Osaka’s Treasure: Shitennoji Temple

Primarily known as bustling center of commerce and cuisine, the port city of Osaka is also extremely rich in culture and history. Shitennoji Temple is easily the most famous temple in Osaka, as well as one of the most famous temples in Japan. Despite massive losses during the Osaka air raids of WWII, Shitennoji Temple still draws hundreds of thousands of tourists every year.

The History of Shitennoji Temple

Completed in 593, right around the time of Buddhism’s introduction to Japan, Shitennoji Temple was one of Japan’s first temples. Built by the famous Prince Shotoku, Shitennoji was one of the first full-scale Buddhist temples in Japan. Throughout the course of Japanese history many emperors visited this temple, making it one of the most famous temples in Japan.

The Soga-Mononobe Conflict

Although Buddhism is now widespread throughout Japan, it faced many challenges in becoming a part of Japanese society. In the years shortly after Buddhism’s introduction to Japan, a number of aristocrats were very skeptical about this new religion from the east, and strongly opposed to allowing it to take root in the country.

stone statues of prince shotoku and the shiten-no gods
Prince Shotoku (center) surrounded by the Shiten-no

One of the most notable conflicts was between the powerful Mononobe (anti-Buddhism) and Soga (pro-Buddhism) clans, who disagreed as to whether Japan should accept Buddhism. This disagreement soon led to a fierce war between these two clans. The young prince, Shotoku [聖徳太子], also fought in this war alongside the Soga clan. The Mononobe clan was very strong and for a time, it looked as though they would surely win. However, something miraculous was about to occur.

In an act of desperation, Prince Shotoku made wooden statues of the four Buddhist Heavenly Kings, known as the “Shiten-no”. He prayed to these statues, beseeching these gods to grant him victory over the Mononobe clan. In exchange, he promised to build a large temple to enshrine the Shiten-no. Shortly after, an arrow just so happened to fatality strike down Mononobe no Moriya, the leader of the Mononobe clan. With the Soga clan and Prince Shotoku victorious, Buddhism now had safe passage into Japan. A promised, Prince Shotoku built his temple for the Shiten-no, which he named Shitennoji.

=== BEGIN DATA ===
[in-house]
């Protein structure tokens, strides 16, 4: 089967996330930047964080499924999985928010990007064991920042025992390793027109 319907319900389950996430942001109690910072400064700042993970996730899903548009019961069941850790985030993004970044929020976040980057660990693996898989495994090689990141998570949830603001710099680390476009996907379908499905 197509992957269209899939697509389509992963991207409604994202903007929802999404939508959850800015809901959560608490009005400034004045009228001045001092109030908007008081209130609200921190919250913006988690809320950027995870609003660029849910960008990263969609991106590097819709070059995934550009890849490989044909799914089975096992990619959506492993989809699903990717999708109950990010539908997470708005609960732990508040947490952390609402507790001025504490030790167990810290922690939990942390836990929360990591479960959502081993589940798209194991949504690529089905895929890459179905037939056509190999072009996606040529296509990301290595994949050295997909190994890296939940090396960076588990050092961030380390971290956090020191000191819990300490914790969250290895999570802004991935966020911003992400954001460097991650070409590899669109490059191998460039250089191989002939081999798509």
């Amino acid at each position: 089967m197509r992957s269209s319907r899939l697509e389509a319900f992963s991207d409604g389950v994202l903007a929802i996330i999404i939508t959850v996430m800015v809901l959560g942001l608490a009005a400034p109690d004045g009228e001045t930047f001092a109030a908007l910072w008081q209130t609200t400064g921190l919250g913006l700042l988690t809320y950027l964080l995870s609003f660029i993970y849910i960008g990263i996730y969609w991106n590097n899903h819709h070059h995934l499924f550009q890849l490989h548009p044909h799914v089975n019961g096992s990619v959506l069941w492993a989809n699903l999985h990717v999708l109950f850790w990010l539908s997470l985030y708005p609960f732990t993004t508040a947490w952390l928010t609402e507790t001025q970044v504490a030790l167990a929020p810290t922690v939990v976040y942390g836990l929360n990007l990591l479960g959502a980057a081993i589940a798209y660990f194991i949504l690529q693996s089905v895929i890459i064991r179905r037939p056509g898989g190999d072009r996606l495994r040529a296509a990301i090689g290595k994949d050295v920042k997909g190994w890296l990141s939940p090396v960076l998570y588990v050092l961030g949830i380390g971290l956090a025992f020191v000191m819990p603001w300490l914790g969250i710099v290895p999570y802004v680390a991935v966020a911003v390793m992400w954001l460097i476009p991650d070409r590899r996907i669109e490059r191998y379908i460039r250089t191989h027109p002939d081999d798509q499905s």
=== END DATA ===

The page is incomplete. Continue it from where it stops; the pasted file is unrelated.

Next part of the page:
Temple Grounds

Shitennoji’s west gate has a giant, and quite famous stone torii.

stone torii of the west gate of shitenno-ji temple
Torii made in 1326.

You may be confused about why a Buddhist temple has a torii. The answer is rather simple; in the ancient times people didn’t clearly differentiate between Buddhism and Shinto. Sometimes, a torii only indicate that a certain area is a sacred place. Additionally, around the time of Shiteno-ji Temple completion, the west gate stood near the shoreline. The west gate was believed to be the gate to Gokuraku jodo, or Buddhist heaven.

There is an entrance fee for the main temple area. However, if you come to Shitennoji Temple on the 21st of any given month, you don’t have to pay the entrance fee because of the monthly festival held on the temple grounds.

Chumon Gate of Shitenno-ji temple and irs bright red and blue nio statues
Chumon Gate

Traditionally, the main gate to the garan is the Chumon [中門]. You can see the niostatues on the right and left that ward off bad spirits. 

The first things you may notice on entering is the layout of the buildings. The layout of Shitennoji Temple is very different from that of Horyu-ji or other famous temple made by Prince Shotoku. In Shitennoji, all of the buildings in the garan sit on one line and are surrounded by a corridor.

Pagoda and Kondo